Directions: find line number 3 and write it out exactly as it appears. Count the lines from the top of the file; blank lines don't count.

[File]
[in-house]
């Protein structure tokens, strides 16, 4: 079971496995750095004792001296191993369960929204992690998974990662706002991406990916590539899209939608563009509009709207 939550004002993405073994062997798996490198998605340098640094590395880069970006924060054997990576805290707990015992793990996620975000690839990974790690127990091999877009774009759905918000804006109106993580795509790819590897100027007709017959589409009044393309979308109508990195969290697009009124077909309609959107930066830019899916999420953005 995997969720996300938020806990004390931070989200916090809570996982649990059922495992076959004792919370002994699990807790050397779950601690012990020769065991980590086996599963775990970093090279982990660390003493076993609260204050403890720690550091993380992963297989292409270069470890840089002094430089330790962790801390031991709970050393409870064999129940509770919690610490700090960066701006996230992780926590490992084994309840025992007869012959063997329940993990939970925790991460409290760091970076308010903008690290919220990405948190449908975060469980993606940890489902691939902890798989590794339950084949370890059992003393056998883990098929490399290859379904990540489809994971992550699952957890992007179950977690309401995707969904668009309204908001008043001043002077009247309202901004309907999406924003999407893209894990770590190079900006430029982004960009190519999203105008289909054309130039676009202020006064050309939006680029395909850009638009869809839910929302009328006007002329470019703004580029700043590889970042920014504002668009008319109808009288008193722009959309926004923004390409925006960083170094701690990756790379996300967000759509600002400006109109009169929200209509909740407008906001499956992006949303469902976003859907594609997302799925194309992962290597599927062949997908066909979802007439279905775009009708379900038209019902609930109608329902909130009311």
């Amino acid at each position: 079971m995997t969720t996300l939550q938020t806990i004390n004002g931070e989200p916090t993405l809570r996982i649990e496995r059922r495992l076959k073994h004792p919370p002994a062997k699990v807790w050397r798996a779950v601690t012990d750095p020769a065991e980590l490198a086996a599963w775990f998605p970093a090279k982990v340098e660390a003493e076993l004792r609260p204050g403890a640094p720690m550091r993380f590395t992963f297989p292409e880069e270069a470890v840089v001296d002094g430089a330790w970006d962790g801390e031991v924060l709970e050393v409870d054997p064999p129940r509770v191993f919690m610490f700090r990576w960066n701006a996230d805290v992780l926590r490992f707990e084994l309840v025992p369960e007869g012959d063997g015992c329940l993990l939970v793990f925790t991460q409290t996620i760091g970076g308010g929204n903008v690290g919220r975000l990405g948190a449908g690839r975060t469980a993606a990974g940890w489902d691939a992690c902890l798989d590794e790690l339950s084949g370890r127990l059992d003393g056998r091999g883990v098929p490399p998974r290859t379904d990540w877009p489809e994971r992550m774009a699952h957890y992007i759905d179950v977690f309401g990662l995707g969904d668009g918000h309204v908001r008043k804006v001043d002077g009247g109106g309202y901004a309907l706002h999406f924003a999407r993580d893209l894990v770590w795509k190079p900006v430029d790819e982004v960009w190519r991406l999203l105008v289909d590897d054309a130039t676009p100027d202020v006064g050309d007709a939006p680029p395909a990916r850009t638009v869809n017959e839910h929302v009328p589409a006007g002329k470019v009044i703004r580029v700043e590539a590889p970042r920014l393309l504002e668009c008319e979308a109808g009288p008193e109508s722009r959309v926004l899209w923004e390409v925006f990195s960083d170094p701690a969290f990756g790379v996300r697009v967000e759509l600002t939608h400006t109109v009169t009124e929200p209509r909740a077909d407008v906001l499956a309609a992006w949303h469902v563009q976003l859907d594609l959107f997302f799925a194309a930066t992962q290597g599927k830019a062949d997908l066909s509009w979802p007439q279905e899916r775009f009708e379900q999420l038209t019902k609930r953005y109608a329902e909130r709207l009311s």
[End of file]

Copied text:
């Amino acid at each position: 079971m995997t969720t996300l939550q938020t806990i004390n004002g931070e989200p916090t993405l809570r996982i649990e496995r059922r495992l076959k073994h004792p919370p002994a062997k699990v807790w050397r798996a779950v601690t012990d750095p020769a065991e980590l490198a086996a599963w775990f998605p970093a090279k982990v340098e660390a003493e076993l004792r609260p204050g403890a640094p720690m550091r993380f590395t992963f297989p292409e880069e270069a470890v840089v001296d002094g430089a330790w970006d962790g801390e031991v924060l709970e050393v409870d054997p064999p129940r509770v191993f919690m610490f700090r990576w960066n701006a996230d805290v992780l926590r490992f707990e084994l309840v025992p369960e007869g012959d063997g015992c329940l993990l939970v793990f925790t991460q409290t996620i760091g970076g308010g929204n903008v690290g919220r975000l990405g948190a449908g690839r975060t469980a993606a990974g940890w489902d691939a992690c902890l798989d590794e790690l339950s084949g370890r127990l059992d003393g056998r091999g883990v098929p490399p998974r290859t379904d990540w877009p489809e994971r992550m774009a699952h957890y992007i759905d179950v977690f309401g990662l995707g969904d668009g918000h309204v908001r008043k804006v001043d002077g009247g109106g309202y901004a309907l706002h999406f924003a999407r993580d893209l894990v770590w795509k190079p900006v430029d790819e982004v960009w190519r991406l999203l105008v289909d590897d054309a130039t676009p100027d202020v006064g050309d007709a939006p680029p395909a990916r850009t638009v869809n017959e839910h929302v009328p589409a006007g002329k470019v009044i703004r580029v700043e590539a590889p970042r920014l393309l504002e668009c008319e979308a109808g009288p008193e109508s722009r959309v926004l899209w923004e390409v925006f990195s960083d170094p701690a969290f990756g790379v996300r697009v967000e759509l600002t939608h400006t109109v009169t009124e929200p209509r909740a077909d407008v906001l499956a309609a992006w949303h469902v563009q976003l859907d594609l959107f997302f799925a194309a930066t992962q290597g599927k830019a062949d997908l066909s509009w979802p007439q279905e899916r775009f009708e379900q999420l038209t019902k609930r953005y109608a329902e909130r709207l009311s």